Many diet drinks have zero calories. Because of their lack of caloric content, many people view them as an essential part of a weight loss plan. It seems they can enjoy their favorite carbonated beverages without the guilt-inducing sugar content. While diet drinks may have fewer calories than full-fat alternatives, that doesn't mean they help people lose weight. Indeed, they may actually be an unhealthy choice for people looking to drop a few pounds.
Why Don't Diet Drinks Have Any Calories?
Most of the calories found in sodas and other sweet beverages are due to sugar content. To get rid of this high calorie sugar content, companies load their fizzy beverages with sugar substitutes like aspartame and sucralose. This lowers the caloric level, but packs them full of alternative consequences.
The Science Behind Artificial Sweeteners
When people drink sugar-laden beverages, they are usually consuming more sugar than their body really needs. When the body ingests real sugar, however, it is able to accurately assess the sugar's caloric content. When the body has had too much sugar, it knows, and sends signals to the brain that say, "That's enough!" The body doesn't know how to react to artificial sugars, however. When a person ingests aspartame or sucralose, it registers sweetness but can't assess the caloric content. This throws the body's regulating systems into a state of confusion. The body prepares for a calorie deficit, and expects to ingest more calories than are necessary. By throwing off the body's ability to count calories, artificial sweeteners can actually lead to overeating.
The Side Effects of Artificial Sweeteners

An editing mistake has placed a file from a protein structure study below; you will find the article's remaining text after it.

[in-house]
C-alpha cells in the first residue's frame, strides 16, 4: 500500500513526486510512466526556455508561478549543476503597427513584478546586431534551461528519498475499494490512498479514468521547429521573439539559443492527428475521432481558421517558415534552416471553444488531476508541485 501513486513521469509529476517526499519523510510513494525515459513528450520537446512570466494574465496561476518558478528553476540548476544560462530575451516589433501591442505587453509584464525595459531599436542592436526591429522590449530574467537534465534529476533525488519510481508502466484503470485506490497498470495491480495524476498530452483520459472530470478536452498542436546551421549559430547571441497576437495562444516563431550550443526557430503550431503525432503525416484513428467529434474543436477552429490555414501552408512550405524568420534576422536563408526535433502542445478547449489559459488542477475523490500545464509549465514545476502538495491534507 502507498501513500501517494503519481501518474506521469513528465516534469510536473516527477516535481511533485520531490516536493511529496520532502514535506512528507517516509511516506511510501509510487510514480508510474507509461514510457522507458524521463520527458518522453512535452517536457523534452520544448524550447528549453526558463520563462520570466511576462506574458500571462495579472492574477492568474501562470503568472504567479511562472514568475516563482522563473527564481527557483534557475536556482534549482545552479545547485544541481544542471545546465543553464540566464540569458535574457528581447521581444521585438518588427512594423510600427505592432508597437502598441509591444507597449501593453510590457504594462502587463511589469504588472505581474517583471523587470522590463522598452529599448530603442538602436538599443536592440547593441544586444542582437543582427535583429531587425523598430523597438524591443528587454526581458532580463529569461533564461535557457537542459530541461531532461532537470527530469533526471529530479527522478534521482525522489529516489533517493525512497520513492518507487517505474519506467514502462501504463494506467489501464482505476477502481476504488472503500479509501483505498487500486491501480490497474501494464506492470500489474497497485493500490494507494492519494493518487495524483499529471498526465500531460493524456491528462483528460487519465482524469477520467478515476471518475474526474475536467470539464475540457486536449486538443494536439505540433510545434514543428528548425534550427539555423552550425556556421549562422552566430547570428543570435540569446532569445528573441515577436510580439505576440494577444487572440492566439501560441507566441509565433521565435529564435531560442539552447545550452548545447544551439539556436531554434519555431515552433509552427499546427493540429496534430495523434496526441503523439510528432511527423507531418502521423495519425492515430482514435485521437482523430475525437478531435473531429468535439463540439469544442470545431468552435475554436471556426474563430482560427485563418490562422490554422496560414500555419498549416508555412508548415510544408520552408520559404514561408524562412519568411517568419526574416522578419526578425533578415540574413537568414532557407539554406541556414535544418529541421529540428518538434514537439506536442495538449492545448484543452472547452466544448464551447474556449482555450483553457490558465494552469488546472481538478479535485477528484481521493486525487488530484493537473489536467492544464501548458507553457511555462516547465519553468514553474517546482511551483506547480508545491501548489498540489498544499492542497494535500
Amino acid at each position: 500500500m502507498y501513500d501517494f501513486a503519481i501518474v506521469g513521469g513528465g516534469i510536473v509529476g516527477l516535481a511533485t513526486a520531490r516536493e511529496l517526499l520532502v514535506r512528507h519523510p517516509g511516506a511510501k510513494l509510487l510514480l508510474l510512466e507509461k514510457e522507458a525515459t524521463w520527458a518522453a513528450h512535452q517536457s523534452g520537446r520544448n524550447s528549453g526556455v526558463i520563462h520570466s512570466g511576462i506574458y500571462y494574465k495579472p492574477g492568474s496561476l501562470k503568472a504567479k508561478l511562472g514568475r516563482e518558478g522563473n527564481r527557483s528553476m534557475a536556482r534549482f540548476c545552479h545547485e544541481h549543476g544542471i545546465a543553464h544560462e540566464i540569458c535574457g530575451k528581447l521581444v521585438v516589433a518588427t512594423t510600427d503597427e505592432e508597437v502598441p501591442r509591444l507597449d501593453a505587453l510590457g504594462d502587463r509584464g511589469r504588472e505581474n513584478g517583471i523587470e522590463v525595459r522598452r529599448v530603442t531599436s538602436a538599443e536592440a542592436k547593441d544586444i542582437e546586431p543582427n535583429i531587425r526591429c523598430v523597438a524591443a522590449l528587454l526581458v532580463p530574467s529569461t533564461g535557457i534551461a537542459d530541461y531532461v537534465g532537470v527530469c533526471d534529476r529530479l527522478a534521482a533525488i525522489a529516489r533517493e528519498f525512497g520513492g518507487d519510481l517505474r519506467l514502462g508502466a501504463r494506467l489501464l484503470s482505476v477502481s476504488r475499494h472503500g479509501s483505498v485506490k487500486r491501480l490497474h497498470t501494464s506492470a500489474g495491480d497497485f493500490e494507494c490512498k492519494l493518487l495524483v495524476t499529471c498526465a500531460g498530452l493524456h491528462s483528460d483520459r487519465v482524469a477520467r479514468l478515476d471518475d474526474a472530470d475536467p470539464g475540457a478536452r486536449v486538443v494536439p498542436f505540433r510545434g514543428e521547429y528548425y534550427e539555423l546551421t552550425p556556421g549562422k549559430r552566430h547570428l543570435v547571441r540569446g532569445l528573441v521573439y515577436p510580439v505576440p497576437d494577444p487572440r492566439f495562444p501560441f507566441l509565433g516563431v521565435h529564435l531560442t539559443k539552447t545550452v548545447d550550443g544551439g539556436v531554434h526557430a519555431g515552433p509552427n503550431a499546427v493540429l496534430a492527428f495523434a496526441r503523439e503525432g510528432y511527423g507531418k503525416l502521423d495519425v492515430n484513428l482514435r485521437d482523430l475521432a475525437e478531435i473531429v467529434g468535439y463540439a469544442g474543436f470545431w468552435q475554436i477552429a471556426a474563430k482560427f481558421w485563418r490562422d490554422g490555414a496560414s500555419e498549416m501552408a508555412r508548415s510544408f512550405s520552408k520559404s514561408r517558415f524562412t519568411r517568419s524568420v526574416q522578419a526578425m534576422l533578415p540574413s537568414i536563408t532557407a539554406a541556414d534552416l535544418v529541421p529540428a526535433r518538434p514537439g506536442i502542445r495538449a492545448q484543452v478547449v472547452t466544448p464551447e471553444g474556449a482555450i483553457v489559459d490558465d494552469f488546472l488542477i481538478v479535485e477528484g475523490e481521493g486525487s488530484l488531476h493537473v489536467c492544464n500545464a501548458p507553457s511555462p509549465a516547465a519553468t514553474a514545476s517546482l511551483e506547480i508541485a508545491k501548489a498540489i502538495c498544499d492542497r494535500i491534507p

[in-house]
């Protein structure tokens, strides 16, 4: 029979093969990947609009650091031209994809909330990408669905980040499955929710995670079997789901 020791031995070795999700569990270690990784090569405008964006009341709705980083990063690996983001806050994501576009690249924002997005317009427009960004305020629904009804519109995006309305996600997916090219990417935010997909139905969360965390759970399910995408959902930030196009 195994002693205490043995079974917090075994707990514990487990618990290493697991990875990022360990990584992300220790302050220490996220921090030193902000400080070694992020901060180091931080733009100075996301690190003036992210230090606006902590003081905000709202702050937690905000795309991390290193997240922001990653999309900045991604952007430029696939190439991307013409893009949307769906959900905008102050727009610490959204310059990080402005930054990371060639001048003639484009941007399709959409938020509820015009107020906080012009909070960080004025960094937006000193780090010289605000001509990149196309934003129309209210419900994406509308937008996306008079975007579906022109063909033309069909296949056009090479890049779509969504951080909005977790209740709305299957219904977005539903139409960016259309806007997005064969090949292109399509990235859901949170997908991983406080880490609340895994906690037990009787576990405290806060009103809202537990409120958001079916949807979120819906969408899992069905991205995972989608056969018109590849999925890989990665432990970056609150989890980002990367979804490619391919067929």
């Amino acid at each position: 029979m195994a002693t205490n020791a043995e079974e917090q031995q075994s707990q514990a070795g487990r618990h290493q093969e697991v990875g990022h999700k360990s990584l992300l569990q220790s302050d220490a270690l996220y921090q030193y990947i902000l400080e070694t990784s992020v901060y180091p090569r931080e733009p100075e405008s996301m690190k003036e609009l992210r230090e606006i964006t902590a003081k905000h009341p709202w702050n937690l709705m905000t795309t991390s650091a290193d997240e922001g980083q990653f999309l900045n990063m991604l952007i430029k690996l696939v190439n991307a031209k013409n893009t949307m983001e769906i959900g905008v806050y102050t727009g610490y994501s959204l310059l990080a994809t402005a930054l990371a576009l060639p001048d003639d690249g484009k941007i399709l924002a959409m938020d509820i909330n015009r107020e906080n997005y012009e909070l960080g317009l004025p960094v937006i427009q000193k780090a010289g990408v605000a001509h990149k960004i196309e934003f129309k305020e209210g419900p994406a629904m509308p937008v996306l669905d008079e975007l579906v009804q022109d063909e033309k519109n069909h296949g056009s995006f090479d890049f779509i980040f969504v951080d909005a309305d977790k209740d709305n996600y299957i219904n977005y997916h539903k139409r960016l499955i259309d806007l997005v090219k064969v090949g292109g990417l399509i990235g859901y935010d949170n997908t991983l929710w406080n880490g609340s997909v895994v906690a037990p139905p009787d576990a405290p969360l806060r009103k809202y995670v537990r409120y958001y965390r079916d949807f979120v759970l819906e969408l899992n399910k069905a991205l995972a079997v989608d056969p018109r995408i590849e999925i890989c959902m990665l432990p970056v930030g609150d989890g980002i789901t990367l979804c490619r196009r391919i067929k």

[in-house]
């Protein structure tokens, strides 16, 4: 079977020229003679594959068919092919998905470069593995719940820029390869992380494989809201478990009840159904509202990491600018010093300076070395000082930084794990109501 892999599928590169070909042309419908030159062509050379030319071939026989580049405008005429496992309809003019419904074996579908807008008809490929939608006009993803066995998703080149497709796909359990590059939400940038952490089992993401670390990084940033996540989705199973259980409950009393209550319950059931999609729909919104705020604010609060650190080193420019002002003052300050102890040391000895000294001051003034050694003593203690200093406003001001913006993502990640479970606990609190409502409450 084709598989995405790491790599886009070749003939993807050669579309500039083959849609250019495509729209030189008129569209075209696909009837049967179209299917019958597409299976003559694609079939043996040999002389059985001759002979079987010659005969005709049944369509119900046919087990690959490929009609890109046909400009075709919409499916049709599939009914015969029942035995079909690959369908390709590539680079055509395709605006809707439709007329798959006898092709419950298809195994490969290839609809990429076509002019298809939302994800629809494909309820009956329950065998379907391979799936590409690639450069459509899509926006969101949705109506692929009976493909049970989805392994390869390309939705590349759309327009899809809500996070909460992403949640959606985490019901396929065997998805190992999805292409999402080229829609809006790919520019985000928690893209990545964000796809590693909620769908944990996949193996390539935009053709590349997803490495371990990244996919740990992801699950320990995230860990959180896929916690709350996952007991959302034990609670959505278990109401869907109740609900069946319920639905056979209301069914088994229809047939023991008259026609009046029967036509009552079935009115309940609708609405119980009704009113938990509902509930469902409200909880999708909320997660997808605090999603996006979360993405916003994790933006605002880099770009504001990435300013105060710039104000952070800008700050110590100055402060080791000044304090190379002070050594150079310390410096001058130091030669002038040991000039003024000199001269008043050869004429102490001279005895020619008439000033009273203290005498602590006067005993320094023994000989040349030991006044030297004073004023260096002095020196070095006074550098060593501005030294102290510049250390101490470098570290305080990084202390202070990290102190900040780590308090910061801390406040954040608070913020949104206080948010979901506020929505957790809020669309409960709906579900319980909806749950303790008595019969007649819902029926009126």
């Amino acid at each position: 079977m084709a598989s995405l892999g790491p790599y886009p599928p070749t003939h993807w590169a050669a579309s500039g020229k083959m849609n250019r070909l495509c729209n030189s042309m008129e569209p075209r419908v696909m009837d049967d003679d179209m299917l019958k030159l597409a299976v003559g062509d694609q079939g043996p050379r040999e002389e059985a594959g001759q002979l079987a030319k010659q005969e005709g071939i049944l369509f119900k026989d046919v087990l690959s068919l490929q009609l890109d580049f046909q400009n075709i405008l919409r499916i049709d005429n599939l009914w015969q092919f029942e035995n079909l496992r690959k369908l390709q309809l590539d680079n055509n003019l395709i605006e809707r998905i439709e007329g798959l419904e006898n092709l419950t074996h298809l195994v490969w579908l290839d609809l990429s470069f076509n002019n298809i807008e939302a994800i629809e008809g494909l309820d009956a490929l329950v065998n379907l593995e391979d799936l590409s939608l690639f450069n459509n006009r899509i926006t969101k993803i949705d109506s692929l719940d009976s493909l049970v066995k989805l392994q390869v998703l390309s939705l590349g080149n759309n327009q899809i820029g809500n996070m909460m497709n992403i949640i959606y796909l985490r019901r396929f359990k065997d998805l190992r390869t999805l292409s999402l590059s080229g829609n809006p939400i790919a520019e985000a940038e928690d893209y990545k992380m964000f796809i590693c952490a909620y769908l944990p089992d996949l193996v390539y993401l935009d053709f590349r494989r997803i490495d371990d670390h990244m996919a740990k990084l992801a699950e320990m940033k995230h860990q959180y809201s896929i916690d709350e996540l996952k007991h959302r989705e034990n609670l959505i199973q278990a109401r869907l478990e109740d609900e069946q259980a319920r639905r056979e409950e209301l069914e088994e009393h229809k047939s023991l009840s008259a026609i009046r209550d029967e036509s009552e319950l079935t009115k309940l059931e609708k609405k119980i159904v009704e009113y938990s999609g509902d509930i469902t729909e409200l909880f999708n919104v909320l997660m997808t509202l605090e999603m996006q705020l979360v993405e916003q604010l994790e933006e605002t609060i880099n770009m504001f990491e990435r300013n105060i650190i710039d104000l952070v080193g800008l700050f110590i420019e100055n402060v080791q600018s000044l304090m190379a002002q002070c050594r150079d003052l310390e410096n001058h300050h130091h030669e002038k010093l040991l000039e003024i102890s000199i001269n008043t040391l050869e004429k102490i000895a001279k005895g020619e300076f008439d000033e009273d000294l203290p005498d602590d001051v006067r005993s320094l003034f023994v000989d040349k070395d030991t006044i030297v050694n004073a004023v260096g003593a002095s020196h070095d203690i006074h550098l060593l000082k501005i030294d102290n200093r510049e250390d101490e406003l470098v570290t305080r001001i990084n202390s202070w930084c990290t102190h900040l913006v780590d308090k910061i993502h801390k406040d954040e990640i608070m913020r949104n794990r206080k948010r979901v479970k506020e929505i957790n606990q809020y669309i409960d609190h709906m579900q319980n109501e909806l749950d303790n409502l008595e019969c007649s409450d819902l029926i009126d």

Overeating and weight gain aren't the only side effects of artificial sweeteners. Studies have linked these sugar substitutes to a wide range of physical and mental health problems.
Some studies suggest that drinking diet beverages may lead to an increased risk of metabolic syndromes, like high blood pressure and Type 2 Diabetes. This is largely because the sugar alternative found in diet drinks can alter the way the body processes sugar. Sucralose, for example, can alter sugar levels in blood plasma and cause insulin peaks.
People who regularly drink diet beverages complain of more immediate side effects, as well. Some of the most common sugar substitutes cause headaches, especially in people already prone to migraines. Diet beverages are also associated with poor dental health, a decreased ability to handle alcohol, and an increase in depression.
Overall, diet beverages aren't a good addition to a diet. In moderation, the body can probably tolerate them, but when consumed in excess, they can lead to a variety of health issues. While these beverages satisfy cravings for sweet sodas, they have no nutritional value. People looking to lose weight should swap their daily diet soda for healthier beverages. Those craving carbonation may want to try seltzer water, and those who need the caffeine boost may want to switch to healthy, sugar-free tea.